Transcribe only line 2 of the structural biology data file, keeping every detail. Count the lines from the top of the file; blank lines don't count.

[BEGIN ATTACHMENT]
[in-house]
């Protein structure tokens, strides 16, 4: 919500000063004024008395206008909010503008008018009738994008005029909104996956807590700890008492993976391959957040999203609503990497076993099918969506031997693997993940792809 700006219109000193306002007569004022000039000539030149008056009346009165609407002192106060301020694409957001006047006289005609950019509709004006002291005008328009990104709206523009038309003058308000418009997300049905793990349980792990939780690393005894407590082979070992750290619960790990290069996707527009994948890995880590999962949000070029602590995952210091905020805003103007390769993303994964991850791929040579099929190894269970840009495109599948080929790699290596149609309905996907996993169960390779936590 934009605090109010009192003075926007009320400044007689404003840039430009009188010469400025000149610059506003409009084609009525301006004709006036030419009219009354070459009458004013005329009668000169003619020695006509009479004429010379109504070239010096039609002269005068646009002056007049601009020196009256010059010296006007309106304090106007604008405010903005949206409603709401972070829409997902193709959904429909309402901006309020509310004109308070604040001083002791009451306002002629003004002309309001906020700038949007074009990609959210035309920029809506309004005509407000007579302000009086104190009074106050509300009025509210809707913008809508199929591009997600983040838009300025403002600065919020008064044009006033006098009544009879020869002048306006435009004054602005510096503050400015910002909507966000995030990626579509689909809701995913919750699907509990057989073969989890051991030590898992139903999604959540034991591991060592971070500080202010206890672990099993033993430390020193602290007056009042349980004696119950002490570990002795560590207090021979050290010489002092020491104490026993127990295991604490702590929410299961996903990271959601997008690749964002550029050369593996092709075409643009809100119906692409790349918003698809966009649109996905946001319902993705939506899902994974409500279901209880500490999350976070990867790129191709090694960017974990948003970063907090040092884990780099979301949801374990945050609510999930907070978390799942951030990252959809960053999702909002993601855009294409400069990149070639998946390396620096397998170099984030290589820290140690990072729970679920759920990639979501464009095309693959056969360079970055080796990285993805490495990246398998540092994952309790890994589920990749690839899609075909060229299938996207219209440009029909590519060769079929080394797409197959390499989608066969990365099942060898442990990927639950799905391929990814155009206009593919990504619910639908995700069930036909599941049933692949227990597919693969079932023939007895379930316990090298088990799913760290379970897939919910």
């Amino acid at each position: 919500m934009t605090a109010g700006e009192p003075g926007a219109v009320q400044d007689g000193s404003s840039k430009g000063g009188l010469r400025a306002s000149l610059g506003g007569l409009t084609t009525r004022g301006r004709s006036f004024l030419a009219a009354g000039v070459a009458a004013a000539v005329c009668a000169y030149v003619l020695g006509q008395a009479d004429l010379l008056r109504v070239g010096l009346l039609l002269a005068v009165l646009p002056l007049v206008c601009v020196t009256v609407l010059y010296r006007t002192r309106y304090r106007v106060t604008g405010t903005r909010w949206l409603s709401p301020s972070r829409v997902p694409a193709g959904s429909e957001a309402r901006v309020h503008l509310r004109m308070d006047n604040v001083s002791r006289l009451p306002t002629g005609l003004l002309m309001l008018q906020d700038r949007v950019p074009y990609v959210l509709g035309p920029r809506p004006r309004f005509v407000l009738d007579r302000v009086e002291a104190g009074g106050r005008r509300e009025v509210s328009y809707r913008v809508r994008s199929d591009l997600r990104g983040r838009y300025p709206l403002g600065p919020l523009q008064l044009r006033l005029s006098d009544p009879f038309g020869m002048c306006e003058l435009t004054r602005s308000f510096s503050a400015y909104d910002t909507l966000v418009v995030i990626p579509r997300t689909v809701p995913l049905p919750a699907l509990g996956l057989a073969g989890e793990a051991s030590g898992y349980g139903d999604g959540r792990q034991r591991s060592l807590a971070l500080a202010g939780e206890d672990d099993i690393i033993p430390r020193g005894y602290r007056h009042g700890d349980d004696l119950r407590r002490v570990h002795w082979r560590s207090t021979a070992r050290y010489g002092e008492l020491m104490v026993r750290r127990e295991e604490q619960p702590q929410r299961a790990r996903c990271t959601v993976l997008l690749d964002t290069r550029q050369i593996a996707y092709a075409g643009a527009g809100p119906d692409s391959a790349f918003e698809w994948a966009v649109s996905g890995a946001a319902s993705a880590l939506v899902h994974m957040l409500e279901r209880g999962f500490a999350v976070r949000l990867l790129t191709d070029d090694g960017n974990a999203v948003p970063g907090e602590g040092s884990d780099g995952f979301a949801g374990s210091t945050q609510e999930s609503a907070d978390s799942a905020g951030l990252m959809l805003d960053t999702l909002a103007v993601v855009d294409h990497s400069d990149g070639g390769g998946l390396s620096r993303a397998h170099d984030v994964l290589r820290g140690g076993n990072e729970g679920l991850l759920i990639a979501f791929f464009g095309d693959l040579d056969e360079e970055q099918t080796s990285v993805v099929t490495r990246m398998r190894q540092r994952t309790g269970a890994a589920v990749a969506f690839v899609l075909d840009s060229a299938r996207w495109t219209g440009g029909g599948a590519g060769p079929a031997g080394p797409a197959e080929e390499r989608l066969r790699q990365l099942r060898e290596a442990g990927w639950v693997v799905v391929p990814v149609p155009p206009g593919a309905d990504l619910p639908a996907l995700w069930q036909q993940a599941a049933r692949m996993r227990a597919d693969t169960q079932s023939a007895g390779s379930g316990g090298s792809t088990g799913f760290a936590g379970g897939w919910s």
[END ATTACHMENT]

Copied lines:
């Protein structure tokens, strides 16, 4: 919500000063004024008395206008909010503008008018009738994008005029909104996956807590700890008492993976391959957040999203609503990497076993099918969506031997693997993940792809 700006219109000193306002007569004022000039000539030149008056009346009165609407002192106060301020694409957001006047006289005609950019509709004006002291005008328009990104709206523009038309003058308000418009997300049905793990349980792990939780690393005894407590082979070992750290619960790990290069996707527009994948890995880590999962949000070029602590995952210091905020805003103007390769993303994964991850791929040579099929190894269970840009495109599948080929790699290596149609309905996907996993169960390779936590 934009605090109010009192003075926007009320400044007689404003840039430009009188010469400025000149610059506003409009084609009525301006004709006036030419009219009354070459009458004013005329009668000169003619020695006509009479004429010379109504070239010096039609002269005068646009002056007049601009020196009256010059010296006007309106304090106007604008405010903005949206409603709401972070829409997902193709959904429909309402901006309020509310004109308070604040001083002791009451306002002629003004002309309001906020700038949007074009990609959210035309920029809506309004005509407000007579302000009086104190009074106050509300009025509210809707913008809508199929591009997600983040838009300025403002600065919020008064044009006033006098009544009879020869002048306006435009004054602005510096503050400015910002909507966000995030990626579509689909809701995913919750699907509990057989073969989890051991030590898992139903999604959540034991591991060592971070500080202010206890672990099993033993430390020193602290007056009042349980004696119950002490570990002795560590207090021979050290010489002092020491104490026993127990295991604490702590929410299961996903990271959601997008690749964002550029050369593996092709075409643009809100119906692409790349918003698809966009649109996905946001319902993705939506899902994974409500279901209880500490999350976070990867790129191709090694960017974990948003970063907090040092884990780099979301949801374990945050609510999930907070978390799942951030990252959809960053999702909002993601855009294409400069990149070639998946390396620096397998170099984030290589820290140690990072729970679920759920990639979501464009095309693959056969360079970055080796990285993805490495990246398998540092994952309790890994589920990749690839899609075909060229299938996207219209440009029909590519060769079929080394797409197959390499989608066969990365099942060898442990990927639950799905391929990814155009206009593919990504619910639908995700069930036909599941049933692949227990597919693969079932023939007895379930316990090298088990799913760290379970897939919910």